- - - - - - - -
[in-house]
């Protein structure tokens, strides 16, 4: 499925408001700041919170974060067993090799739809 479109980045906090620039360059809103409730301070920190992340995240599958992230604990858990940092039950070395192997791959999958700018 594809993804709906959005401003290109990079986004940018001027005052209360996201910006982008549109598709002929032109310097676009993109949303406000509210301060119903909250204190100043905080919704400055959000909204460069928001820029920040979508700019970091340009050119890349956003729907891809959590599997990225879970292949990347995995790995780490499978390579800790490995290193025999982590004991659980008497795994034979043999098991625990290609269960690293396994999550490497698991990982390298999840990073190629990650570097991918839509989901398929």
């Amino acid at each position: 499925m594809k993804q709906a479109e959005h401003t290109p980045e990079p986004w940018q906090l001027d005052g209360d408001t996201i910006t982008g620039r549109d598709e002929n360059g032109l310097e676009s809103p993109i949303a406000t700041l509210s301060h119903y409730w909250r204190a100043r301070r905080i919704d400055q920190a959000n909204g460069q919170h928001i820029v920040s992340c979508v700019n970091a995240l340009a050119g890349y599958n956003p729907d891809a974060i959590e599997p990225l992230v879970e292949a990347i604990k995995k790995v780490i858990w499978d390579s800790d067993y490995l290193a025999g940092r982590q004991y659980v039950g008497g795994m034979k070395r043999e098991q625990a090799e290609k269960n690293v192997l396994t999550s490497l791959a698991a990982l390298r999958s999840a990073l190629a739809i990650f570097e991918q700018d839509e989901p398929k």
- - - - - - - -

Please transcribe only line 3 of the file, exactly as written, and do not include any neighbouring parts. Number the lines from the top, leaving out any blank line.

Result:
């Amino acid at each position: 499925m594809k993804q709906a479109e959005h401003t290109p980045e990079p986004w940018q906090l001027d005052g209360d408001t996201i910006t982008g620039r549109d598709e002929n360059g032109l310097e676009s809103p993109i949303a406000t700041l509210s301060h119903y409730w909250r204190a100043r301070r905080i919704d400055q920190a959000n909204g460069q919170h928001i820029v920040s992340c979508v700019n970091a995240l340009a050119g890349y599958n956003p729907d891809a974060i959590e599997p990225l992230v879970e292949a990347i604990k995995k790995v780490i858990w499978d390579s800790d067993y490995l290193a025999g940092r982590q004991y659980v039950g008497g795994m034979k070395r043999e098991q625990a090799e290609k269960n690293v192997l396994t999550s490497l791959a698991a990982l390298r999958s999840a990073l190629a739809i990650f570097e991918q700018d839509e989901p398929k």